While the Amy Coney Barrett appointment leans the court considerably conservative, it is unlikely to impact the ongoing Green Wave.
By Andrew Ward
Justice Amy Coney Barrett’s Oct. 27 confirmation to the Supreme Court may feel like ages ago after a historic election season complicated by President Trump’s attempts to reverse the results.
Under a month into the role, Justice Barrett stands poised to weigh in on a myriad of pressing issues, including voting rights, the census and the fourth amendment.
Cannabis reform likely won’t be one of those matters, legal experts say. A Conservative Court Unlikely To Impact Reform Efforts Much While the Barrett appointment leans the court considerably conservative, it is unlikely to impact the ongoing Green Wave.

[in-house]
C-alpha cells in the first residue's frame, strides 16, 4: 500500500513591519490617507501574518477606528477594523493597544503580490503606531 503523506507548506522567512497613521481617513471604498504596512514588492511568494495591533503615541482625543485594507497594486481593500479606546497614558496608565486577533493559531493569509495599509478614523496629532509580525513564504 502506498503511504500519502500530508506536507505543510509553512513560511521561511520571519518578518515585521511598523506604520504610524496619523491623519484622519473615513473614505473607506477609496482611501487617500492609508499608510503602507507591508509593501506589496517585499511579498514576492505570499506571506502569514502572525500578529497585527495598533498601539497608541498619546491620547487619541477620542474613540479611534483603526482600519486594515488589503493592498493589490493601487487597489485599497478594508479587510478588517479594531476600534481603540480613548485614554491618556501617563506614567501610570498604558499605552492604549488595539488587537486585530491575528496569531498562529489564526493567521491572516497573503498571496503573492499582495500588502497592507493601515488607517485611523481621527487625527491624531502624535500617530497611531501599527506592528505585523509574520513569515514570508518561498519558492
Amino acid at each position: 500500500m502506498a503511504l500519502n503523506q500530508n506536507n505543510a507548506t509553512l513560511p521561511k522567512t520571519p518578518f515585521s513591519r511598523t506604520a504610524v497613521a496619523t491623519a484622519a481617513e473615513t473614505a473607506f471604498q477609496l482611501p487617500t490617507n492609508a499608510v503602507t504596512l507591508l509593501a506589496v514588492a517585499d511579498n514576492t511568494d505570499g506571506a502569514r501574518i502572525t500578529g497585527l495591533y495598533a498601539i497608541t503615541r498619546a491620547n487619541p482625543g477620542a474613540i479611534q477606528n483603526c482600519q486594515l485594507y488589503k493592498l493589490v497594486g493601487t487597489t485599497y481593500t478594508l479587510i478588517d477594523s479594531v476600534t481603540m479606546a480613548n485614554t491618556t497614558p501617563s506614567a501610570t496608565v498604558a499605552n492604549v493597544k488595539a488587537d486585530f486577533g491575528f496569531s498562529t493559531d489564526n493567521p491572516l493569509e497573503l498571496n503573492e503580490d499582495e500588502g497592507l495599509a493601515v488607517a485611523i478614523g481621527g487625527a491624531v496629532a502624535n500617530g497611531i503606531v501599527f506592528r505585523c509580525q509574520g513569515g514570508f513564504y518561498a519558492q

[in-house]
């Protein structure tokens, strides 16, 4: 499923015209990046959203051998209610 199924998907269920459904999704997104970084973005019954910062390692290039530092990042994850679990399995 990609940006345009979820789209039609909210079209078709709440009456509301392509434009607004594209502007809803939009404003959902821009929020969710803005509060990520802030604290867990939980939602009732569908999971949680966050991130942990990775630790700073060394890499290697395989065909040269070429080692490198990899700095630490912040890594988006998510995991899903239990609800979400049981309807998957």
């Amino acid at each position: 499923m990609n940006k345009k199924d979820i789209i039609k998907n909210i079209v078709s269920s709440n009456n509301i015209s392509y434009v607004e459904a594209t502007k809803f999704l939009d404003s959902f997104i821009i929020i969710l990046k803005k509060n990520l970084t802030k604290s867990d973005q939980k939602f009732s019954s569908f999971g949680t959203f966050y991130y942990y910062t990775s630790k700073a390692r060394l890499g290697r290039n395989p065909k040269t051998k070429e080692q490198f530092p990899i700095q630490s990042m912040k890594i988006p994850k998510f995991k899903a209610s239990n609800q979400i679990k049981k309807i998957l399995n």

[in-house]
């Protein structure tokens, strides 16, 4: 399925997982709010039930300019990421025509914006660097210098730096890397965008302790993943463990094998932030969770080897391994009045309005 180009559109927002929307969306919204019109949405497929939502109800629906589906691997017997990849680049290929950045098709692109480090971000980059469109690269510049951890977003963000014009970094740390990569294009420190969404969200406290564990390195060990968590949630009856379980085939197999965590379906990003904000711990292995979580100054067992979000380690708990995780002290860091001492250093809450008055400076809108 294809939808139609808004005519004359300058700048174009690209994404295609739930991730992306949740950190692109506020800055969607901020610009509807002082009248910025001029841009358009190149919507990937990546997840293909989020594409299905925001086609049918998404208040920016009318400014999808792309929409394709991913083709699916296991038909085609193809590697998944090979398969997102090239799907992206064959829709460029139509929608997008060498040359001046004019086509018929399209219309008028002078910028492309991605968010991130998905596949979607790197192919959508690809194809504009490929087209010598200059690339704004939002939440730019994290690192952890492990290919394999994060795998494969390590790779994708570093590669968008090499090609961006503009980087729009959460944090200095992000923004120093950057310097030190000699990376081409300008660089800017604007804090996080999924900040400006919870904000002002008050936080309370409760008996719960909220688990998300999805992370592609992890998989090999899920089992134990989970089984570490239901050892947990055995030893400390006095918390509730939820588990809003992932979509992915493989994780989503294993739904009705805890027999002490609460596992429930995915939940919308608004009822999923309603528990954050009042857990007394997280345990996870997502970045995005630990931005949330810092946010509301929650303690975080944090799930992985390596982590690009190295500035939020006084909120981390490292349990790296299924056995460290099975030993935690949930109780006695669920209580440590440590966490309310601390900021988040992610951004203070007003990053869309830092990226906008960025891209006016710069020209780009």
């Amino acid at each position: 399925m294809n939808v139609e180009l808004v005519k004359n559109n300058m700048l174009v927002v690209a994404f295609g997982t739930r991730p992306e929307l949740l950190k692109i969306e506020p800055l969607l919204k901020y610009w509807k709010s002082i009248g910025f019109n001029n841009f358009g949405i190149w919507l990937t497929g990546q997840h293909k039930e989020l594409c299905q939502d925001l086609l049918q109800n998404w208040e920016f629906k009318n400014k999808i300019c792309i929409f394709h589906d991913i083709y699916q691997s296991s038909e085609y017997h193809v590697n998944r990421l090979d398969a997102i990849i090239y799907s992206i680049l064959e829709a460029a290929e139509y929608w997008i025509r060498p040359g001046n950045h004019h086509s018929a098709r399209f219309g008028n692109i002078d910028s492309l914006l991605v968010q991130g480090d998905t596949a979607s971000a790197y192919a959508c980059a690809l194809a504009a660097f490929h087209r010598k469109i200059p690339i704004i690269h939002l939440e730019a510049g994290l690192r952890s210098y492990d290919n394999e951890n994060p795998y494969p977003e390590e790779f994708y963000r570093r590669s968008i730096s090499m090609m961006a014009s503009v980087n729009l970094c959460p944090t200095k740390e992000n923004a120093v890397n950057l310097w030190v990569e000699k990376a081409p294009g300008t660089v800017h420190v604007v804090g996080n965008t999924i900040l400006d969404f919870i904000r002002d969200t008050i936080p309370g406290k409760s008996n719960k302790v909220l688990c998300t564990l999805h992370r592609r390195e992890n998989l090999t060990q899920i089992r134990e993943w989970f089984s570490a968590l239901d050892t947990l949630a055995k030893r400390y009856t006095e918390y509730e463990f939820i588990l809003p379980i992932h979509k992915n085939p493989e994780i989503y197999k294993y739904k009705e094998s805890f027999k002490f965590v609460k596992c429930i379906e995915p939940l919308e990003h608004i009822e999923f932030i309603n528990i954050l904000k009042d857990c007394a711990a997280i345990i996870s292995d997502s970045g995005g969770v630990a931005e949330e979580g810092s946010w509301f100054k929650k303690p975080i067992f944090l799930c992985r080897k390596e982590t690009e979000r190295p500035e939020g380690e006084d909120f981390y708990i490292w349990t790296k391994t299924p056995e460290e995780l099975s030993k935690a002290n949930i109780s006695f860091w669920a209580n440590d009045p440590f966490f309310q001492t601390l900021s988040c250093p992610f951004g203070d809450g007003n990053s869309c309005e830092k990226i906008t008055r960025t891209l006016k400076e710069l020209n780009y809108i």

“Unless a party can formulate an argument that the scheduling of cannabis is unconstitutional…the question is unlikely to reach the Supreme Court anytime soon,” Jodi Avergun, Cadwalader Wickersham and Taft’s chair of white collar defense, says.
The Supreme Court refused to hear cannabis classification cases in the past, namely an October 2020 case brought up by several medical patients, including Alexis Bortell, Marvin Washington and Jose Belen.
Avergun, the former chief of staff at the DEA and former chief of the narcotic and dangerous drug section of the Justice Department’s criminal division, said the case was not indicative of future cannabis decision making.
She said the court rejecting the case, which sought to force the DEA to take action on a rescheduling petition, sets no precedential value.
“Moreover, that case is not terribly instructive because it focused more on agency rulemaking than the substantive question of cannabis reform,” added Avergun.